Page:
It was 60 years ago yesterday that Prince Edward County served as the scene of a world’s record.
And while Art Asbury’s mark of reaching 184.494 miles per hour would only stand for a few weeks before it was recaptured by an American craft and driver, he and Miss Supertest II did the unthinkable on a seven-mile course on Hayward Long Reach on a sun soaked and calm late fall day six decades ago.
Local powerboat and boat racing historian John Lyons alerted the Gazette to the passing of the 60th anniversary of the Miss Supertest II speed trials that caught the County’s and then the world’s attention and it put the municipality on the boat racing map.
“They had made several previous attempts in years prior, both here and down on the Sarnia River that had ended in disaster,” Lyons said.
Wakes from pleasure crafts filled with gawkers and submerged objects like dead heads and other debris cut many attempts short.
But there were no issues of the like on county waters on November 1, 1957 as the course was scoured for drift wood and debris that would not only derail the attempt but likely kill Asbury.
“The RCMP had a water detail that cleared the course to ensure there was no pleasure boat traffic,” Lyons added.
The entire course was seven miles long with the first three miles serving as a runway for the boat to build speed.
The middle, mile long section is where six stop watches at six intervals measured the time it took to get from one interval to the next.
The final three three miles allowed Asbury and Miss Supertest II to slow down.
The boat then had to turn around and go through the course again and then an average would be taken of the two speeds.
With the Griffon VI engine purring properly and winds barely measurable, the boat left the Cole property in the early morning hours of the first day of November 1957.
In his first pass, Asbury reached a speed of 187 mph and excitement was high that the record was in reach.
Facing a slight breeze on the way back through the course, Miss Supertest II still managed to completed the mile long stretch at a rate of 182 mph for an average of 184.494 mph, shattering Sayres1952 mark of 178.998 mph.
According John Kelly’s book Roostertail:The Miss Supertest story, There had been plans to make a number of runs that day to possibly push the mark higher however the boat backfired on the next pass and it was decided that the boat had reached optimum performance.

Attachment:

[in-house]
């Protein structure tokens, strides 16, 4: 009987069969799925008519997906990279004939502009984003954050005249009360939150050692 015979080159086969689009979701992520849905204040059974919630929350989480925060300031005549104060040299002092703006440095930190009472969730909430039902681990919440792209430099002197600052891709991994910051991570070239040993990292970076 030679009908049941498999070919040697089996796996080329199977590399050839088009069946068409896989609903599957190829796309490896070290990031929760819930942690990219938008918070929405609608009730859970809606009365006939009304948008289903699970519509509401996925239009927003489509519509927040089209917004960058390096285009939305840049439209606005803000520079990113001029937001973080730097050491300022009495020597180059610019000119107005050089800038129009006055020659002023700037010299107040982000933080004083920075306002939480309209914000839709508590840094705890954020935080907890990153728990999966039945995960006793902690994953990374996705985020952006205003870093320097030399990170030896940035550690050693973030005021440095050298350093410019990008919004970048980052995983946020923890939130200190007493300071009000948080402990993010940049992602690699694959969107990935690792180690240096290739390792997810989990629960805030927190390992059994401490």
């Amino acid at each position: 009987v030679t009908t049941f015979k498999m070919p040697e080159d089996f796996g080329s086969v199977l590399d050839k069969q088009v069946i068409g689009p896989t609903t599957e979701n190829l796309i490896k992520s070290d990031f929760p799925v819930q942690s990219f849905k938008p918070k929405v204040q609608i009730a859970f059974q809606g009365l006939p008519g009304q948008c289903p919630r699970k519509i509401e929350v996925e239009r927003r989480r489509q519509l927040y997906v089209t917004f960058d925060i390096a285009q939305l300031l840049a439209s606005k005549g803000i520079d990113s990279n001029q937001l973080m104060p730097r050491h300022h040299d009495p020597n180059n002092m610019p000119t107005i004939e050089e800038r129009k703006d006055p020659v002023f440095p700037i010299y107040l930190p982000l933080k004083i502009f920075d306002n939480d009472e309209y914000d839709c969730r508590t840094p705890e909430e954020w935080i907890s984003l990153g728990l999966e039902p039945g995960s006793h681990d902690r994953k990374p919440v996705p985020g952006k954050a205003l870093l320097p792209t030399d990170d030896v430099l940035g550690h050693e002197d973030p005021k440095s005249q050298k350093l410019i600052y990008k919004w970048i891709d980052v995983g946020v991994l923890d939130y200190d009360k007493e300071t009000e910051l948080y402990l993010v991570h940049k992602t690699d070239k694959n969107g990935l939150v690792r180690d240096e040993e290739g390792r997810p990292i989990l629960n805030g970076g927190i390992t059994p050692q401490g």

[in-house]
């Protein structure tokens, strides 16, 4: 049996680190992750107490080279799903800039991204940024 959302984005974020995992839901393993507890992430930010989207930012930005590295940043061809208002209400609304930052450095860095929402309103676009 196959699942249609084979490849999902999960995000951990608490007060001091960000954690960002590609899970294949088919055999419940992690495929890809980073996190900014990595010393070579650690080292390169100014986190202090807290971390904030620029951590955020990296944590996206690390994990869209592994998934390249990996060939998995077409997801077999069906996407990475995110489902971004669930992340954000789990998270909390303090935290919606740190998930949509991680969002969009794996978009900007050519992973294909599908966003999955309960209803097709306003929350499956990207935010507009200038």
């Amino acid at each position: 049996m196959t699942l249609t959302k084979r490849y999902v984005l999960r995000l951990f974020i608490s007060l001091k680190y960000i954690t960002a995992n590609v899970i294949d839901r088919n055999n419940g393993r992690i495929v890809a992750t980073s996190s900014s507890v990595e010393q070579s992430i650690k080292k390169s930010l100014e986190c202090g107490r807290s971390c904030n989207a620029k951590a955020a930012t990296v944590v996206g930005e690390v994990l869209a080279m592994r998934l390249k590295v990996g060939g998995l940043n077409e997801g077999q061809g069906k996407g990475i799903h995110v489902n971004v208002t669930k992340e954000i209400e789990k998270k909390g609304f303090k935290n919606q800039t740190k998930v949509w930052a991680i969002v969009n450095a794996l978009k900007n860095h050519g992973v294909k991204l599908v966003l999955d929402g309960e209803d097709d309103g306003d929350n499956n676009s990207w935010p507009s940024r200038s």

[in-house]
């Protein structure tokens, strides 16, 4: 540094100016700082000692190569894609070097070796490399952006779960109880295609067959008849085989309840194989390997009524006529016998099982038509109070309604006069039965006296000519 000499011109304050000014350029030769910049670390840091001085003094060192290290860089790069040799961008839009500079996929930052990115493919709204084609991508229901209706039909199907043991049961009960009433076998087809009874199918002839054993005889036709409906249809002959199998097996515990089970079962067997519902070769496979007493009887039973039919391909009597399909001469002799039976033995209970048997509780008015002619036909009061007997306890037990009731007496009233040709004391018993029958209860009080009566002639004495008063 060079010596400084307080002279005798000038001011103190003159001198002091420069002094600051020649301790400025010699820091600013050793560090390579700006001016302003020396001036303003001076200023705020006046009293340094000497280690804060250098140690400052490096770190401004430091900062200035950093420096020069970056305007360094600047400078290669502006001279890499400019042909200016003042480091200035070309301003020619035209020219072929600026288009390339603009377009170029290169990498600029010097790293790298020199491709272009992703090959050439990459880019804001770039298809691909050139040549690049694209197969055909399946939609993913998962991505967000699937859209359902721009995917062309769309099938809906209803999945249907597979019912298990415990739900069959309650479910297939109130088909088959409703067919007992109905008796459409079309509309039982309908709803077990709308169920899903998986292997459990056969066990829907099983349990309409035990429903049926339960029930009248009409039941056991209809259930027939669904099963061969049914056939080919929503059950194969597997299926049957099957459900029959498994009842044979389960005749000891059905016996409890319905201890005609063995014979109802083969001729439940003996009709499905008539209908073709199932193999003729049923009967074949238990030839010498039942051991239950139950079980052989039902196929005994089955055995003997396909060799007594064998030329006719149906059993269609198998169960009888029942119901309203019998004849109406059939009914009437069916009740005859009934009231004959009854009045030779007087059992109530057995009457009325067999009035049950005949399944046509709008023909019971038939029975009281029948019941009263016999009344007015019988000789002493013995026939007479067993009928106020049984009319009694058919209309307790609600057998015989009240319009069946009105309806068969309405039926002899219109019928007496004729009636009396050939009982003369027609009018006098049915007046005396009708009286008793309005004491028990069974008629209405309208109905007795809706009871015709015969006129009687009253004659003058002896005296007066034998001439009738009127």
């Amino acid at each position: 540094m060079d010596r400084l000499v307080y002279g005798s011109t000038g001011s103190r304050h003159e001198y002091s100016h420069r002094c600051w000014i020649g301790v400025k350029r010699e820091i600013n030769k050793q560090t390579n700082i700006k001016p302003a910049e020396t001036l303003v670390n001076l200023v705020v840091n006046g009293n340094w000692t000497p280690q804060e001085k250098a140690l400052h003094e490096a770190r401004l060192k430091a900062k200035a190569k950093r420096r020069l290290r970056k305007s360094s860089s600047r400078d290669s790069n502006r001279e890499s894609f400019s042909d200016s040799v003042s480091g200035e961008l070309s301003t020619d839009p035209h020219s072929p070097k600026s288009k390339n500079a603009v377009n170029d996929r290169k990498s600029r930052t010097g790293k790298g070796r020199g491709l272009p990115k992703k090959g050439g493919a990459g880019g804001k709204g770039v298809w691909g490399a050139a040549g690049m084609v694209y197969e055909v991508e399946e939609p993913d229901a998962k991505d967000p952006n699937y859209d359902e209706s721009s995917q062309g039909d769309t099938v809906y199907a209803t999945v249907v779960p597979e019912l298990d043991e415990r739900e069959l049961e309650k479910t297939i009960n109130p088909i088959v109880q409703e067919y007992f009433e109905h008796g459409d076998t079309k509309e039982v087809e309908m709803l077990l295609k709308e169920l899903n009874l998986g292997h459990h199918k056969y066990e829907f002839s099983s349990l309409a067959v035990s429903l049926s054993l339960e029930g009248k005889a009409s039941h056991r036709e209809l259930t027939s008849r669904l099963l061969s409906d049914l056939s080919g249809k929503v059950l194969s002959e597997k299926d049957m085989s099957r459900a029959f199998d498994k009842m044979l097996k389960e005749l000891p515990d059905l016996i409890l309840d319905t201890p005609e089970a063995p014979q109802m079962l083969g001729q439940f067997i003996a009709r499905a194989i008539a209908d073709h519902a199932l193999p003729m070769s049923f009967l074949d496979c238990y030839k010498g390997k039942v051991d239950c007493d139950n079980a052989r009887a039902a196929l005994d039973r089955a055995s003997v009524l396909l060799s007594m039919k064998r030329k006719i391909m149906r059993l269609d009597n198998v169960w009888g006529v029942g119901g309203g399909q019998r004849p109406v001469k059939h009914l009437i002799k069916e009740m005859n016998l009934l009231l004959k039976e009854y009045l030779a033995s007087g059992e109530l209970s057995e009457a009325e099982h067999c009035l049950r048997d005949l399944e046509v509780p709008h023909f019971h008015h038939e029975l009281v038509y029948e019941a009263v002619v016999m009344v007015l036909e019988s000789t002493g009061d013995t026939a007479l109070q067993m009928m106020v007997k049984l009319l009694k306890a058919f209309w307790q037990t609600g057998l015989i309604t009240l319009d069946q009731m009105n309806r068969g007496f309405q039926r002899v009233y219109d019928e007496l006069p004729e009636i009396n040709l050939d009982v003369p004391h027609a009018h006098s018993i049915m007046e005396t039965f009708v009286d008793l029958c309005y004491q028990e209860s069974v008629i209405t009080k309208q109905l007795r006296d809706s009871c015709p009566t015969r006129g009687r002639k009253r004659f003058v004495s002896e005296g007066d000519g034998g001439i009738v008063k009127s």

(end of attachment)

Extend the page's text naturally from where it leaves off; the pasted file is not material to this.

The toll taken on Miss Supertest II was evident when she returned to the dock as her paints had been scorched by the exhaust and a four inch gash had developed on a metal scoop on her bow near the air intake to the carburetor.
Within a a few weeks the world’s record was bested although the successful trial likely paved the way for the father and son team of Gordon and Jim Thompson and driver and boat caretaker Bob Hayward to make a successful foray into the Harmsworth races a few years later.
Hayward would lose his life behind the controls of Miss Supertest II in the Detroit River in the fall of 1961, just weeks after piloting Miss Supertest III to a successful Harmsworth Trophy defence on the Long Reach course.
“It’s still a Canadian record and that’s the big deal,” Lyons said. “It’s quite something that this record still stands and not many people know about it.”
The breaking of the record was celebrated with a candlelight supper at the Royal Hotel with Picton Mayor HJ McFarland and several other dignitaries in attendance to “honour those that that brought honour to the town as well as Canada.”
“It’s men like the Thompson’s who keep the wheels of progress in motion,” McFarland stated and the time, also lauding Asbury for his efforts as pilot.
“It takes a lot of what it takes to sit behind the wheel of a boat going 184 miles per hour,” the then-mayor said.
In recognition of the passing of the anniversary, Prince Edward County Mayor Robert Quaiff proclaimed November 1 as “Miss Supertest” Day in the municipality.